However, following the official advise, my GM’s turn should end. We had played through two sets of challenges – some obstacle checks in town concerning the immediate issue of the flooding and the extended beaver dam conflict. As I alluded to above, the initial checks in town were a mixed bag for the patrol. The patrol leader dismally failed a social check to calm the citizens of the town so that they could be organized into a coordinated response, which left the patrol leader smoking hot “angry” with the irrational townmice. Another player immediately launched into a description of just how his guardmouse was going to turn the situation around. I let him proceed. Everyone (including our angry patrol leader) chipped in to assist this time and player had a great roll. The town was seeing reason and willing to work together. Then the science mouse of the patrol made a check to get the town to build a temporary dike to hold back the rising water. Every patrol mouse creatively and effectively described how they would use a critical skill or wise to assist with the check. This alone was roleplaying bliss. However, it was not a successful check, leaving the science mouse angry at the townmice and his patrolmates for their inability to listen to his “simple” instructions and the rest of the patrol tired for the effort. A dike was built, but it would not hold long.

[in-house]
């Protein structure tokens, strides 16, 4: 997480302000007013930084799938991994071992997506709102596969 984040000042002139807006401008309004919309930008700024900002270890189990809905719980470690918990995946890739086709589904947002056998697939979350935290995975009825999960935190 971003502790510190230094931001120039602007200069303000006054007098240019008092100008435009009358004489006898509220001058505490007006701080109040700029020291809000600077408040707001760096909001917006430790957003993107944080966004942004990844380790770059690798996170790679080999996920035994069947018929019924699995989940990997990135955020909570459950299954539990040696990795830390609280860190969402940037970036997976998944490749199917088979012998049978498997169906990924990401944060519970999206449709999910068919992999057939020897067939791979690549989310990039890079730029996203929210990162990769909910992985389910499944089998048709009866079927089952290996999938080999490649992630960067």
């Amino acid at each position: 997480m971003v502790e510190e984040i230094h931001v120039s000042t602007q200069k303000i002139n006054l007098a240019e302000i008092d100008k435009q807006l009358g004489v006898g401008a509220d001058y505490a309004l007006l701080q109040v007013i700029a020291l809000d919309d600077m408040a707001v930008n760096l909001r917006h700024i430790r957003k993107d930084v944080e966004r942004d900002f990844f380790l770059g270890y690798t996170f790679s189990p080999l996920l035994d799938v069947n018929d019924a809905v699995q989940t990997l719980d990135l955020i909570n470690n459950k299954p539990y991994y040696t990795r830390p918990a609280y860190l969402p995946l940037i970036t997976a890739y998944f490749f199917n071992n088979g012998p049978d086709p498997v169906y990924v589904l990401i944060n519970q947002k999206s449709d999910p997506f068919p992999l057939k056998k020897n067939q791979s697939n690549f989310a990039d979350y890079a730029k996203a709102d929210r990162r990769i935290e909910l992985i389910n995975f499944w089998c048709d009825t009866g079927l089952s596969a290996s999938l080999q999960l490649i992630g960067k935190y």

As this was convention, in addition to applying the conditions for the two failed checks, I also liberally introduced both story twists suggested in the adventure: 1.) the dike would be temporary at best and the town would experience at least some flooding even if the patrol moved quickly and effectively to deal with the beaver dam, and 2.) one of the patrol’s rivals (a thief and leader of a band of brigands) was briefly witnessed skulking about in town. What he was up to was unknown, but it could not be good for the townmice. While I realize that I should have only used one of the three (conditions, flooding twist, or thieves twist), for the sake of new players, I wanted them to fully understand what was at stake during the player’s turn. So in addition to the conditions everyone picked up, there were at least 5 major plot threads left unaddressed for the players during their turn.
They all immediately agreed that they would place condition removal as their lowest priority (awesomely self sacrificial), and chose to take on communication with the beavers as the first player check. Everyone was again extremely creative in explaining how a given skill or wise made sense in this very roleplaying centric obstacle, with everyone finding a way to assist the first player. In fact, I ended up given them both points one and two in my conflict summary based on some mighty creative roleplaying/explanations (someone had a map, etc.). I set the Obstacle difficulty at 3, and the player rolled 5 successes. Given that this was a convention and things always take a little longer with new players, we called the player phase here. I wanted to make sure there was enough time for the award phase. Even if they had all made their individual player checks, there was still a virtual gold mine of possible plot threads for later missions, should this have been an ongoing campaign.
In a word, awesome.